Analytical ultracentrifugation is a classical technique that has played a critical role in laying the foundations for modern molecular biology. Among its achievements is the demonstration that proteins are macromolecules rather than complexes of smaller units, and direct support for the semiconservative replication mechanism of DNA as proposed by Watson and Crick. Unlike techniques such as SDS PAGE or gel permeation chromatography, analytical ultracentrifugation can be used to determine absolute molecular weights without the use of molecular weight standards or interference from the sieving matrix used for separation.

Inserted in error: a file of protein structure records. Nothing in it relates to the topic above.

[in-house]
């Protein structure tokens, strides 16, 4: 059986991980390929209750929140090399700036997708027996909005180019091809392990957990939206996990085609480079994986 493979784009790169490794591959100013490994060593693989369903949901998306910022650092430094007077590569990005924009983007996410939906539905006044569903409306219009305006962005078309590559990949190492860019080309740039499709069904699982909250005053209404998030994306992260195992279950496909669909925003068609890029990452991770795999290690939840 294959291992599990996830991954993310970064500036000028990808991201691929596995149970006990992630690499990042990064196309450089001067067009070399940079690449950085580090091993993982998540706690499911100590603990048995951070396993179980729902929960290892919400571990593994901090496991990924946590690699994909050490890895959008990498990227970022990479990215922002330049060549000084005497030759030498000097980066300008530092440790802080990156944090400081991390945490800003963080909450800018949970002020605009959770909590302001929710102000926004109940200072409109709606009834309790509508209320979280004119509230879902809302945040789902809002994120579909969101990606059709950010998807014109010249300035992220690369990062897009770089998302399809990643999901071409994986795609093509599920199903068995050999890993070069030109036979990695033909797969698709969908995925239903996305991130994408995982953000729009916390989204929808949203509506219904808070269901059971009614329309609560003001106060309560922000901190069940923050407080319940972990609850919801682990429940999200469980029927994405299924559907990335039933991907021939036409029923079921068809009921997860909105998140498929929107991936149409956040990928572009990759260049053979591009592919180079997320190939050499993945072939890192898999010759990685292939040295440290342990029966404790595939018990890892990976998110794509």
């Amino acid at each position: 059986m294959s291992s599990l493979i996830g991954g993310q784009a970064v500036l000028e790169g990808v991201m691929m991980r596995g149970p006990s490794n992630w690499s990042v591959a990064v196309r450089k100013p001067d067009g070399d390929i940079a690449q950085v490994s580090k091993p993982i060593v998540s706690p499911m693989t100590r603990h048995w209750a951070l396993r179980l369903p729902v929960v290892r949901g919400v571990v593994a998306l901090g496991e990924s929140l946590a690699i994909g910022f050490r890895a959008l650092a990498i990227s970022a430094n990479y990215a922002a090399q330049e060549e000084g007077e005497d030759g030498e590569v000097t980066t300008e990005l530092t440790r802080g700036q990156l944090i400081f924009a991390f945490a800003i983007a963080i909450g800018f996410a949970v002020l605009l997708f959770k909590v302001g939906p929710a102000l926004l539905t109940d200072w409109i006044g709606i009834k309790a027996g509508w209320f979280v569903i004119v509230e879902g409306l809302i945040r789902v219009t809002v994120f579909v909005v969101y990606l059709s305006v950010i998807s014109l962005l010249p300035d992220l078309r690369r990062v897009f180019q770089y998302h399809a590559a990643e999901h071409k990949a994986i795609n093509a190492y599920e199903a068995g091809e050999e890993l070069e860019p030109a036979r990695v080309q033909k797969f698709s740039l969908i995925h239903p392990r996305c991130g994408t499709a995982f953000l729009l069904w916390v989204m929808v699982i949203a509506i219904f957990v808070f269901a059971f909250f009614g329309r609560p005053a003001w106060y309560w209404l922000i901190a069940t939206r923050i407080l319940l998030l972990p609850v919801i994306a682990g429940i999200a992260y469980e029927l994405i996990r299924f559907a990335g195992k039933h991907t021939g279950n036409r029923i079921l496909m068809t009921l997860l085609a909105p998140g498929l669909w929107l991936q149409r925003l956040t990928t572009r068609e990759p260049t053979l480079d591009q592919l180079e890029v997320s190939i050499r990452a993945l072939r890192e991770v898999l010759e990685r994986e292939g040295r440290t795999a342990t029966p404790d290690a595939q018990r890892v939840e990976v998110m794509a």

With the advent of recombinant DNA technology and the explosion of protein drugs being developed, there has been a renewed interest in analytical ultracentrifugation. Many of the proteins being developed as pharmaceuticals exist as glycosylated proteins. It is unclear how the composition or content of carbohydrate affects behavior on typical gel permeation chromatography media. Often the standards used to calibrate the chromatography are globular proteins and are inadequate to obtain an accurate molecular weight of the glycosylated protein in solution. The apparent molecular weights determined may be sufficiently in error to result in the conclusion that the protein exists in an associated state in solution. The experiments presented here show two examples using glycoproteins produced at Genentech, Inc.: the recombinant DNA-derived envelope glycoprotein, rgp120 IIIB, of human immunodeficiency virus type 1, and sTNF-R1, the extracellular domain of human tumor necrosis factor (TNF-α) type 1 receptor. Gel permeation chromatography suggests that these molecules exist as dimers in solution. Molecular weights, determined by analytical sedimentation equilibrium experiments, showed these conclusions to be incorrect.
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